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Mr. Wallace: To ask the Secretary of State for Work and Pensions (1) what the average duration of awards of incapacity benefit and income support made to those with myalgic encephalomyelitis in Lancaster and Wyre has been in the last three years; 
(2) how many people with myalgic encephalomyelitis have been awarded (a) incapacity benefit and (b) income support in Lancaster and Wyre on the basis of incapacity for work in the last 12 months; 
(3) how many awards of incapacity benefit and income support have been made to patients with myalgic encephalomyelitis in Lancaster and Wyre (a) on the basis of and (b) without a report from an examining medical practitioner. 
Mrs. McGuire: Due to the very small numbers of claimants involved it is not possible to accurately estimate the information requested in relation to incapacity benefit. No information is available in relation to income support.
John Robertson: To ask the Secretary of State for Work and Pensions how many medical appeals concerning individuals diagnosed with myalgic encephalomyelitis were heard in (a) 2003, (b) 2004 and (c) 2005. 
Mr. Frank Field: To ask the Secretary of State for Work and Pensions when he will be in a position to answer question numbers 50674, 50675, 50676, 50698 and 50699 tabled by the right hon. Member for Birkenhead on 7 February 2006. 
Mr. Waterson: To ask the Secretary of State for Work and Pensions how much of the increase in the estimated levy required by the Pension Protection Fund is accounted for by (a) increased longevity and (b) lower interest rates; and what assumptions were used to calculate each in (i) 2003 and (ii) 2005. 
However, GAD have recently updated their original estimate to September 2005 to reflect (a) changes in the level of schemes' assets and (b) GAD's broad assessment of the cost of funding the difference between those assets and the cost to the PPF of paying the PPF level of compensation. No other changes were made to update the model. The updated estimate of the PPF levy was £560 million, an increase of £260 million over the RIA estimate, which is broadly comparable with the PPF's levy estimate of £575 million. It is estimated that:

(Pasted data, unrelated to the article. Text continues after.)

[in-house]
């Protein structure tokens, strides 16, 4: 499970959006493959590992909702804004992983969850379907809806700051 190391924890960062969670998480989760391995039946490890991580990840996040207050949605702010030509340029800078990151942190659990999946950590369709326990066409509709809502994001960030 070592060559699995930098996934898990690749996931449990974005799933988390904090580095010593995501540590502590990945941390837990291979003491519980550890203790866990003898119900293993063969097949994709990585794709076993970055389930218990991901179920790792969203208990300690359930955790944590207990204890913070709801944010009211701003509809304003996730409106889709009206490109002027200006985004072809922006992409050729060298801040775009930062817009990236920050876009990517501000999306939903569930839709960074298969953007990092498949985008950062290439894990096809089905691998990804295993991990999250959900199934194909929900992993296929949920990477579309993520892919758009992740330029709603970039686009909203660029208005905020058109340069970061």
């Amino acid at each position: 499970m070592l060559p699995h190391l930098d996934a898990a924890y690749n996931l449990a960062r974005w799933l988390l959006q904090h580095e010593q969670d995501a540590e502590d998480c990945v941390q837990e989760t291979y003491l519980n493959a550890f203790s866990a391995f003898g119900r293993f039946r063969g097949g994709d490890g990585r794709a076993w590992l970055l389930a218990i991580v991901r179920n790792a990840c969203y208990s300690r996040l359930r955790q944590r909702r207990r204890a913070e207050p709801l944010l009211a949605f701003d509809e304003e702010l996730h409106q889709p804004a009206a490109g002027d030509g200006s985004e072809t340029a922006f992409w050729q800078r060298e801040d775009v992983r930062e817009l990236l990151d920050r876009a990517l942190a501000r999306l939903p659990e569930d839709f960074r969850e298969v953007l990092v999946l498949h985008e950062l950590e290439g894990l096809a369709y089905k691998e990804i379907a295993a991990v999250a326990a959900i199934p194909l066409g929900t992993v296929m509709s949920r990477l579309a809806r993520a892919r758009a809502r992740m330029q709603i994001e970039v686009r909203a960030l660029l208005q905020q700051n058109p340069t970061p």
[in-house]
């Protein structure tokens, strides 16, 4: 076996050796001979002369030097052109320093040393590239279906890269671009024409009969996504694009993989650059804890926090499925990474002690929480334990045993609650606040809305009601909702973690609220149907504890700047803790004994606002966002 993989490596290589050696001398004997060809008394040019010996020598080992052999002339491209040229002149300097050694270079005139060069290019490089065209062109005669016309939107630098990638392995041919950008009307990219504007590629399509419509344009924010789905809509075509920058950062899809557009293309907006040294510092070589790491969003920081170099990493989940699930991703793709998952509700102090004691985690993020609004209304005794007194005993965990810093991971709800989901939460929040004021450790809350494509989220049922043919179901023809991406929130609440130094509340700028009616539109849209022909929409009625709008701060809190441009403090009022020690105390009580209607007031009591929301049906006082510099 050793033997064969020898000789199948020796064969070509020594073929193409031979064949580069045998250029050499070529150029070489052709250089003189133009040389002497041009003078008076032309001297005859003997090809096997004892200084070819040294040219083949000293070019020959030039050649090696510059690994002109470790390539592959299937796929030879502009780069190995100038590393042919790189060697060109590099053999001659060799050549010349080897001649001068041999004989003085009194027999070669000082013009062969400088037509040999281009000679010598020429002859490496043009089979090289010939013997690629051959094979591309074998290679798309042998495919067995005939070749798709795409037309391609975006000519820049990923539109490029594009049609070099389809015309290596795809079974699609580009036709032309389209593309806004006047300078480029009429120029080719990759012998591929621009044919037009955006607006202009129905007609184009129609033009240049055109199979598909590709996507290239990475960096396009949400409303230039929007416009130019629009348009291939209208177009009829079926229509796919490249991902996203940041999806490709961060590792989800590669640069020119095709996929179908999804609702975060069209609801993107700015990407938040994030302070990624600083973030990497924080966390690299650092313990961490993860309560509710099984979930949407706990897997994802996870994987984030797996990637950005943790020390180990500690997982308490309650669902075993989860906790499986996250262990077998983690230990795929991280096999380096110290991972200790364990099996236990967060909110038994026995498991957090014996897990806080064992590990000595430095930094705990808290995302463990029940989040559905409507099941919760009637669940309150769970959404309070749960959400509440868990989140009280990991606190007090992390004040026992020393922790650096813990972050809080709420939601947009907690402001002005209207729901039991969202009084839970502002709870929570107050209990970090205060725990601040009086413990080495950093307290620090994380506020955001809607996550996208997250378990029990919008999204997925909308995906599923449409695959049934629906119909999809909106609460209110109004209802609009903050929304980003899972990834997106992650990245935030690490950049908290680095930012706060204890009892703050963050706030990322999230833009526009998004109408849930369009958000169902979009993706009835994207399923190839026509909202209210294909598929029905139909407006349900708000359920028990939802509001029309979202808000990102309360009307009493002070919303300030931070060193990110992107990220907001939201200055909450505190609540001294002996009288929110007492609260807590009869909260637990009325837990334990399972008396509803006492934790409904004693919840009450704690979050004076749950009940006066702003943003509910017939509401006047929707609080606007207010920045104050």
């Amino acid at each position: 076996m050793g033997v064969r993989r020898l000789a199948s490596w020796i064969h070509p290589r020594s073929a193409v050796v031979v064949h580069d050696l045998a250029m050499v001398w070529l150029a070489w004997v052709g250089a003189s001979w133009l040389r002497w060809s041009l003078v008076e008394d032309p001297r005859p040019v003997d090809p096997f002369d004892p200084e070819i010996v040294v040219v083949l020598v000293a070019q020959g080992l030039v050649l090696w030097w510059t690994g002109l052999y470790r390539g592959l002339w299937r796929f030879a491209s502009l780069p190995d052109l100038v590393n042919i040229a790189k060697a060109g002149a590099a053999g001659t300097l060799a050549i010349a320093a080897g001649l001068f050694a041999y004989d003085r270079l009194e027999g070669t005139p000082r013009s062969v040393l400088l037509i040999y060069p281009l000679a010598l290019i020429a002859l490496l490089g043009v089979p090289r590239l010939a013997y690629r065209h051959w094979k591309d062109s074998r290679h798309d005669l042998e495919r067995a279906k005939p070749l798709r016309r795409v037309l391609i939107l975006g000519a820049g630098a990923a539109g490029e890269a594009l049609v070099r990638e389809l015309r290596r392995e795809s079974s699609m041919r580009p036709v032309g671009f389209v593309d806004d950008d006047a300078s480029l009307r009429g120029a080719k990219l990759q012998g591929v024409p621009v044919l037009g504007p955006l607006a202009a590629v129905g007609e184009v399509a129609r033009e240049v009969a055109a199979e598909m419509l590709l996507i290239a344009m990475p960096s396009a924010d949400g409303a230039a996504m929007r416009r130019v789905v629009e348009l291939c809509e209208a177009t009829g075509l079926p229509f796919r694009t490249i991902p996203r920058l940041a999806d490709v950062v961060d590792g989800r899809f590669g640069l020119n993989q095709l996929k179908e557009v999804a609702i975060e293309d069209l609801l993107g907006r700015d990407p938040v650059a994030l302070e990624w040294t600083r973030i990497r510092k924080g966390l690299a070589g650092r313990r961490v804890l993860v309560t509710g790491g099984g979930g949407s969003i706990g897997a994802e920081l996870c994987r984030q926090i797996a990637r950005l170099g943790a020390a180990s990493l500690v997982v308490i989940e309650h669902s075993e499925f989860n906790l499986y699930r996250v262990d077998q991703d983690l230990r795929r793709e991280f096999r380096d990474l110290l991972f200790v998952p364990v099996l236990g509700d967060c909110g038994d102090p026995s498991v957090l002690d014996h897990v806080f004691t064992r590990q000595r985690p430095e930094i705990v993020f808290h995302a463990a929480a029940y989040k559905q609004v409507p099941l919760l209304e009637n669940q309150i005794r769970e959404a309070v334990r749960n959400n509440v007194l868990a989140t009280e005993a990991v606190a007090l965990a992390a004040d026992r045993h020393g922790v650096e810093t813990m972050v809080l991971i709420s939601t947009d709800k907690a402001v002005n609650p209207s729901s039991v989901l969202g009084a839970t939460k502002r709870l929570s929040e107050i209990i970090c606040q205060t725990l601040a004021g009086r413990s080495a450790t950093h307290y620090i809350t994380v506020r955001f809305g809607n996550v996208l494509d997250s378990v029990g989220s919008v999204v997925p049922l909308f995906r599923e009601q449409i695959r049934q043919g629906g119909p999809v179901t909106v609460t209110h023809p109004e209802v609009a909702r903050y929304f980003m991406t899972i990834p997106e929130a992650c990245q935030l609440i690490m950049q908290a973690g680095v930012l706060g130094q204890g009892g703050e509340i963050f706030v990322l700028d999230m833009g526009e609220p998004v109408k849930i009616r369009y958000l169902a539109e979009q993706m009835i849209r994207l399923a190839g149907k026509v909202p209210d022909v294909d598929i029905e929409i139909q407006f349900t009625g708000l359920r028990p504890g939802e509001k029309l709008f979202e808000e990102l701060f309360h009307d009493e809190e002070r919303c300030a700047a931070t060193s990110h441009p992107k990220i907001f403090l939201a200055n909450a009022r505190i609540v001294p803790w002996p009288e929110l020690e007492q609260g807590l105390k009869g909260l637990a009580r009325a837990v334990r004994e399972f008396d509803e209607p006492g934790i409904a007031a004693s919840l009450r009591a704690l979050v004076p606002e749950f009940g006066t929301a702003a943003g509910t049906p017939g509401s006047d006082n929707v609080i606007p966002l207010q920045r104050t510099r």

Mr. Newmark: To ask the Secretary of State for Work and Pensions what estimate he has made of the number of pensioners who would be able to commute their pension benefits to a lump sum because of serious ill-health if provision 08100080 of the Registered Pension Scheme Manual took effect in the event of a diagnosis of terminal illness regardless of life expectancy. 
Information about the number of pension scheme members likely to be diagnosed as terminally ill, regardless of life expectancy, is not available. So it is not possible to estimate the number of pensioners who would be able, regardless of life expectancy, to commute their pension benefits to a lump sum using the serious ill-health provisions described in paragraph 08100080 of the Registered Pension Scheme Manual.